[show abstract][hide abstract] ABSTRACT: We used experimental evolution to test directly the important and commonplace evolutionary hypothesis that adaptation, increased fitness within the selective environment, is accompanied by trade-off, a loss of fitness in other nonselective environments. Specifically, we determined whether trade-offs at high temperature generally and necessarily accompany genetic adaptation to low temperature. We measured the relative fitness increment of 24 lineages of the bacterium Escherichia coli evolved for 2,000 generations at 20 degrees C and the relative fitness decrement of these lines at 40 degrees C. Trade-offs at the higher temperature were examined for their generality, universality, quantitative relationship, and historical contingency. Considering all 24 lines as a group, a significant decline in fitness was found at 40 degrees C (mean decline = 9.4%), indicating the generality of the trade-off effect. However, in a lineage-by-lineage analysis, only 15 of 24 showed a significant trade-off, and one lineage increased fitness at high temperature. Thus, although general, trade-offs were not universal. Furthermore, there was no quantitative association between the magnitude of adaptive fitness increment at 20 degrees C and fitness decline at 40 degrees C, and no effect of lineages' historical thermal environment on either their improvement at 20 degrees C or the extent of their trade-off at high temperature. We do not yet know the underlying mechanisms responsible for the trade-off, but they are sufficiently prevalent to drive a general effect. However, approximately one-third of the experimental lineages achieved low-temperature adaptation without detectable high-temperature trade-offs; therefore, it cannot be necessary that every change conferring benefit in cold environments has a negative effect on function in warmer environments.
Proceedings of the National Academy of Sciences 06/2007; 104 Suppl 1:8649-54. · 9.74 Impact Factor
[show abstract][hide abstract] ABSTRACT: In this study, we use the bacterium Escherichia coli to examine evolutionary responses to environmental acidity fluctuating temporally among pH 5.3, 6.3, 7.0, and 7.8 (5,000-15 nM [H(+)]). Two experimental protocols of temporal variation were used. One group (six replicate lines) of populations evolved for 2,000 generations during exposure to a cycled regime fluctuating daily between pH 5.3 and 7.8. The other group (also in six replicate lines) evolved during exposure for 2,000 generations to a randomly shifting regime fluctuating stochastically each day among pH 5.3, 6.3, 7.0, and 7.8. Adaptation to these fluctuating acidity regimes was measured as a change in fitness relative to the common ancestor by direct competition experiments in both constant and fluctuating pH regimes. For comparisons with constant pH evolution, a group evolved at a constant pH of 5.3 and another group evolved at pH 7.8 were also tested. This study initiated the first long-term laboratory natural selection experiment on adaptation to variable acidity and addressed key questions concerning patterns of adaptation (trade-offs, specialists, generalists, plasticity, transitions, and acclimation) in temporally fluctuating environments.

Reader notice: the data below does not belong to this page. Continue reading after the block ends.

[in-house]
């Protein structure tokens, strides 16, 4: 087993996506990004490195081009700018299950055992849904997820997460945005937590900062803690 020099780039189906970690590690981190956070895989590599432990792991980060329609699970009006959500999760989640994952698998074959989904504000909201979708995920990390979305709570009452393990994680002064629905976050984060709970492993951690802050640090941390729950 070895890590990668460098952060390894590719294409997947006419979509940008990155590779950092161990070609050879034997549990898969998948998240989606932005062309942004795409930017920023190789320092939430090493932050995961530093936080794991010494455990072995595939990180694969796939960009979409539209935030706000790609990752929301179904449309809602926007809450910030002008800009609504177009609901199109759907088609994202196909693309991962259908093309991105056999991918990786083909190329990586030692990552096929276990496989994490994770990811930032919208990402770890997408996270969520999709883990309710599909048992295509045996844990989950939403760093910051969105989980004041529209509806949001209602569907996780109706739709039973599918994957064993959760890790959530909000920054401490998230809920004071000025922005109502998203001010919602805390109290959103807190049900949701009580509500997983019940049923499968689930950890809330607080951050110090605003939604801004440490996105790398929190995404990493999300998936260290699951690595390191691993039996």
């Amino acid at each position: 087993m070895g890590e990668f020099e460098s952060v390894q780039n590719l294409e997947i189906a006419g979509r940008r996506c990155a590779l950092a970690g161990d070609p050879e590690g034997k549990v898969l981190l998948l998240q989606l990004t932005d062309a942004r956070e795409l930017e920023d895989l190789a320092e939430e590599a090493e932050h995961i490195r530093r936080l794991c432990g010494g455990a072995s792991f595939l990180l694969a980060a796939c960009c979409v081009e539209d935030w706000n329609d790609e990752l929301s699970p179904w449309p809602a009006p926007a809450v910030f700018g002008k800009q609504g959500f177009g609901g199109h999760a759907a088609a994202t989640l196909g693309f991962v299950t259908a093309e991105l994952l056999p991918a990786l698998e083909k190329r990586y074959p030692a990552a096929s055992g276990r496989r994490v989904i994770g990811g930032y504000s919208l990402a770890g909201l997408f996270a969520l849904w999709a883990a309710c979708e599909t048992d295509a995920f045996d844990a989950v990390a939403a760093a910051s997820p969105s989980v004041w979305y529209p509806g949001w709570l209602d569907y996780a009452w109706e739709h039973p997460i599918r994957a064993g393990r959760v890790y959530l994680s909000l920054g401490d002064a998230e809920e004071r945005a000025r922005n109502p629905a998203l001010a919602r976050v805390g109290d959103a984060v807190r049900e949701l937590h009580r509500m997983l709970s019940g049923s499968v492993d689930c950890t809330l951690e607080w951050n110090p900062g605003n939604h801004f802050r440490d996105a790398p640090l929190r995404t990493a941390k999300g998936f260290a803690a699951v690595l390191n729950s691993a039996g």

Physiological and Biochemical Zoology 01/2007; 80(4):406-21. · 2.46 Impact Factor
[show abstract][hide abstract] ABSTRACT: We investigated the intraspecific variation in digestive energetics between dietary specialist and generalist populations of the Western Terrestrial garter snake (Thamnophis elegans) in northern California. Coastal populations have a specialized diet of slugs and inland populations have a generalized diet of fish, anurans, mice and leeches. The difference in prey preference between the two populations is congenital, heritable and ontogenetically stable. To examine energetic specializations and trade-offs in these populations, we measured the net assimilation efficiency of each snake population on both slug (Ariolimax columbianus) and fish (Rhinichthys osculus) diets. The net assimilation efficiency was measured during digestion of a meal and continued until metabolic rate re-attained prefeeding levels. Coastal snakes were able to utilize 62% more of the ingested energy towards production from slug diets through both increased assimilation of nutrients and reduced digestive costs. For fish, assimilation and digestive costs were the same in both coastal and inland populations. These results support the hypothesis that snakes with specialized diets can evolve physiological traits to extract nutrients more efficiently. However, there was no apparent trade-off on the more generalized diet that was associated with this specialization.